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Having problem getting all the air out the cooling system after replacing the thermostat, opened both bleeder valves got some air and coolant out but still overheating and now no coolant out of the bleeders.

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Sounds like you make have another leak somewhere allowing air to enter into the system. I would recommend doing a coolant system pressure test. This will tell you if there is a leak somewhere else.

Posted on Mar 17, 2011

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1 Answer

Car heater blows hot air while driving, but not while idling at a light or in park.


Sounds like you still have air in the system. What engine do you have? There should be a bleeder valve on a housing on the engine where the upper hose attaches.

Fill the reservoir with coolant and open the bleeder valve. Start the engine and let idle. Close the bleeder when a steady stream of coolant comes out. Continue to let the engine idle while periodically opening the bleeder valve to check for air. Keep the coolant level full while the engine is running. Once the fans come on the air should be bled out and the radiator cap can be reinstalled. Snapping the throttle a couple of times will also help push air out of the cooling system.

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Does my car have a bleeder screw for the cooling system?


Those valves sound like fuel pressure test ports. Press down the center of valve and see if gas comes out. If it does, those valves are on the fuel rail, not in the coolant system.
A bleed valve is a bit different. Looks kind of like a grease zerk, with a small hole on its little round head. You put a small wrench on the valve and turn it as if loosening it, but only a turn or two to open it and let coolant or air out the hole on the valve. Look for it on or just close to the thermostat housing.
If you have no bleed valve, best practice is to fill radiator and overflow tank, then start car with the radiator cap off, and let engine run until the thermostat opens (upper radiator hose will get hot when thermostat opens). Now turn off engine and replace radiator cap. This usually gets all the air from coolant system, but sometimes you have to do it again.

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2003 lincoln aviator water boiling and car overheating


Check to coolant level after it cools off and check to see if coolant-water mixture is correct. If those are ok. You could have to much air in the coolant system. Most radiator caps will automatically vent the air out of the coolant system. It could be as simple as a coolant cap that gone bad. Or you may have a air bleed valve on it and you need to bleed the air out manually. To bleed it you will have to crank engine and get it warm. Touch top radiator hose to see if its warm. If not then the thermostat has not opened yet. That could also be the problem. After it gets warm open the bleeder valve if equipped and bleed all the air out. Once the steam and hot air from the valve starts to be gone and pure coolant coming from the valve. You have successfully bleed the coolant system. Cool engine back off and check coolant level once more. Hope this helps.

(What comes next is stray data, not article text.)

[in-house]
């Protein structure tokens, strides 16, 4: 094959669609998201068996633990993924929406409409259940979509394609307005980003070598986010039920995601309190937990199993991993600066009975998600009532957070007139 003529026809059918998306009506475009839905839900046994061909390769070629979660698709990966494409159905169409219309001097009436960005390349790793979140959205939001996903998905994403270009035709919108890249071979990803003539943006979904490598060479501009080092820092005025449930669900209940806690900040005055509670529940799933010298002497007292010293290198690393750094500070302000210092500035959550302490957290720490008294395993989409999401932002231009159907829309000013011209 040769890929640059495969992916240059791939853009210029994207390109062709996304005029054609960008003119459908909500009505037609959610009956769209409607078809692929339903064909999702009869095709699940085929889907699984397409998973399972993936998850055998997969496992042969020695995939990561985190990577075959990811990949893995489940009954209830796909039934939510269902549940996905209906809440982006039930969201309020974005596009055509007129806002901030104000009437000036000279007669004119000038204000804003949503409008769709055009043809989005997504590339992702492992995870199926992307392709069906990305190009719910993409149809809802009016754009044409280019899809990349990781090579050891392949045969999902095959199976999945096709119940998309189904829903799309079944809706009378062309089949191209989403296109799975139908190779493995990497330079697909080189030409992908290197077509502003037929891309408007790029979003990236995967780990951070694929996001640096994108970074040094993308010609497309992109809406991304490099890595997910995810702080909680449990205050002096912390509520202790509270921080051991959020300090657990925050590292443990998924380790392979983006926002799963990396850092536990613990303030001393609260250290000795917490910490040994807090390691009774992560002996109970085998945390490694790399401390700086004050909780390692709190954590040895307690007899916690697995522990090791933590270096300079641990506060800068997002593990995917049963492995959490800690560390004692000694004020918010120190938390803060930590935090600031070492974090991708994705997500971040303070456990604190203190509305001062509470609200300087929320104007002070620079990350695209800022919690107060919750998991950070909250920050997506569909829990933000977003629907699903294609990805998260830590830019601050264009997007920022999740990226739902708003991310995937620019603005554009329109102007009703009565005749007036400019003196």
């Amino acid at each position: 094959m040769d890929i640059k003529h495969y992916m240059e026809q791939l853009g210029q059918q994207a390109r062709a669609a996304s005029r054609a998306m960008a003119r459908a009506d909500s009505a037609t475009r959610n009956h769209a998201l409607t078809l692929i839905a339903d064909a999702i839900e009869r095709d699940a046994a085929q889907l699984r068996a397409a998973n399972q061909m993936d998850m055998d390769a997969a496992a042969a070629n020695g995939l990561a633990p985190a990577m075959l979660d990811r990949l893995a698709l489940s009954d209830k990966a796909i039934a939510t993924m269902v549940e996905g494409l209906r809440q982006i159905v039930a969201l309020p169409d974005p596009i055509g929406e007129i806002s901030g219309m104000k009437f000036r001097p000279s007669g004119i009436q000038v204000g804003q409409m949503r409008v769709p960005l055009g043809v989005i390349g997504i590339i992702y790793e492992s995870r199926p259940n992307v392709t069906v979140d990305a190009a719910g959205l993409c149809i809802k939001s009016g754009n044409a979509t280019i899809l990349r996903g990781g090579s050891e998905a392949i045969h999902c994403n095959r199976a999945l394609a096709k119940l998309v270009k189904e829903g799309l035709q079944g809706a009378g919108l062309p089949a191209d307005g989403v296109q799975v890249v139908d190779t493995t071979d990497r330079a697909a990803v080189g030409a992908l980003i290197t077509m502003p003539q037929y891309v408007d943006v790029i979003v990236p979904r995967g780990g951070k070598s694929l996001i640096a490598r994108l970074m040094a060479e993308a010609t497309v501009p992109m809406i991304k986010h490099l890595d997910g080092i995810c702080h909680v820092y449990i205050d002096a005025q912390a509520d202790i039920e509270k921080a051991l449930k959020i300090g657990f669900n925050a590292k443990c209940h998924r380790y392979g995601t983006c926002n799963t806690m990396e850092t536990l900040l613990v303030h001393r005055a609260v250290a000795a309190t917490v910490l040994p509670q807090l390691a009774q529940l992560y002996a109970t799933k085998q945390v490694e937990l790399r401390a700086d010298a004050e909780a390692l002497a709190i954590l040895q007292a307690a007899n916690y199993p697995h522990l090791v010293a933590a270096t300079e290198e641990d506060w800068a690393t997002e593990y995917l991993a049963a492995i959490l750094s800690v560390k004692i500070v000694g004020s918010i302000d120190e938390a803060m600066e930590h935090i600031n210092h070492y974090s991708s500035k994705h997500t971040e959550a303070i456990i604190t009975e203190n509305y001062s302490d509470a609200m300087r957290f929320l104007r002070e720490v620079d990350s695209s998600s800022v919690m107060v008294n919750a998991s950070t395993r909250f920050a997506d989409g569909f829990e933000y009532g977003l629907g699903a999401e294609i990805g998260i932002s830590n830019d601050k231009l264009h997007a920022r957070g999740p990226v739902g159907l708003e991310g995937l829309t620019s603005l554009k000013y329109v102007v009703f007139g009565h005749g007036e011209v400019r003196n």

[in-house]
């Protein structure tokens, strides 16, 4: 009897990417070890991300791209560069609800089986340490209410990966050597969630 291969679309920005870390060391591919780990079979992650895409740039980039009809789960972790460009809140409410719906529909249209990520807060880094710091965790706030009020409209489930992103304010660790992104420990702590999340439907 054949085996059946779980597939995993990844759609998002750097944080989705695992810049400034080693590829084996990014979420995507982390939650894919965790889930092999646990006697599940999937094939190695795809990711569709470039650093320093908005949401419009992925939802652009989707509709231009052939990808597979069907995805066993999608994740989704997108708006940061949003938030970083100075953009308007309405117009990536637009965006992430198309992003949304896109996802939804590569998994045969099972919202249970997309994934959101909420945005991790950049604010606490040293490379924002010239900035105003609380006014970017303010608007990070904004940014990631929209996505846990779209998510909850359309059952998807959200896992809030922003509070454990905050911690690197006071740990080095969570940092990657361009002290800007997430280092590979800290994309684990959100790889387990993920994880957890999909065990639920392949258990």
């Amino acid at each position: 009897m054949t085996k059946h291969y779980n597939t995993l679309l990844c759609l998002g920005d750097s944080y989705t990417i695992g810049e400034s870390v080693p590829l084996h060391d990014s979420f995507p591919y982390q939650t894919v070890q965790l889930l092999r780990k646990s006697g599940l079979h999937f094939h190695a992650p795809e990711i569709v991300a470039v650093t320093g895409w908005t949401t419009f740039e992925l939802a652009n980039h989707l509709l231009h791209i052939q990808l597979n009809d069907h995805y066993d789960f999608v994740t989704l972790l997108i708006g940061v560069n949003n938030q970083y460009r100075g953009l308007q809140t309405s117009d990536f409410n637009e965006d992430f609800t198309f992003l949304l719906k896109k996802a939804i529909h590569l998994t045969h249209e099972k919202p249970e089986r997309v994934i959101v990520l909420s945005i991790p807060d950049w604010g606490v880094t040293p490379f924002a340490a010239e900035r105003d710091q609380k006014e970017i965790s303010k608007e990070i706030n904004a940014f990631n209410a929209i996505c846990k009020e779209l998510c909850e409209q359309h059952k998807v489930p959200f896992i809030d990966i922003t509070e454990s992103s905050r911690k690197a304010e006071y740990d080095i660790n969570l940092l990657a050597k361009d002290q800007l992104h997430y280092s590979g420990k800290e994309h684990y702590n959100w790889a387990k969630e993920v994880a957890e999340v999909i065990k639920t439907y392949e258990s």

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Car heater not geting warm


first of all. check coolant level. One way to tell if the coolant is circulating through the heater core is to feel both heater hoses. Both the inlet and outlet return hoses should feel hot when the engine is at normal operating temperature and the heater is on. some vehicles have a "bleeder" valve (or more than one valve) on the thermostat housing and/or certain hose connections. Opening the valve(s) allows air to escape as the system is filled. The valve(s) should then be closed when coolant starts to dribble out the valve. On vehicles that lack these special bleeder valves, it may be necessary to temporarily loosen the heater outlet hose so air can bleed out as the system is filled. A plugged heater core. Accumulated crud in the cooling system may plug the core and block the flow of coolant. The only cure here is to replace the heater core. if above is ok. replace thermostat.

Feb 09, 2012 | Cars & Trucks

2 Answers

I have changed the thermostat, and Waterpump. But it is still overheating. Someone said that it might be the head gasket.Will that cost me alot of money? Will that sovle the problem?


Before you tackle the head gaskets I would check a couple other things first:
  • If you just replaced the thermostat and the water pump, that means that you've recently added coolant to the cooling system. I would check for air bubbles in the system by 'burping' it. In order to burb the system you need to open it up either at the radiator cap or at the bleeder valve. On a lot of cars you can find the bleeder valve by following the upper radiator hose to the thermostat. Slightly open the bleeder and squeeze the upper hose a few times to try and work out any air bubbles. You can also run the engine with the bleeder open or the cap off to try and circulate the coolant and allow any air to escape. Air bubbles in the system can cause overheating.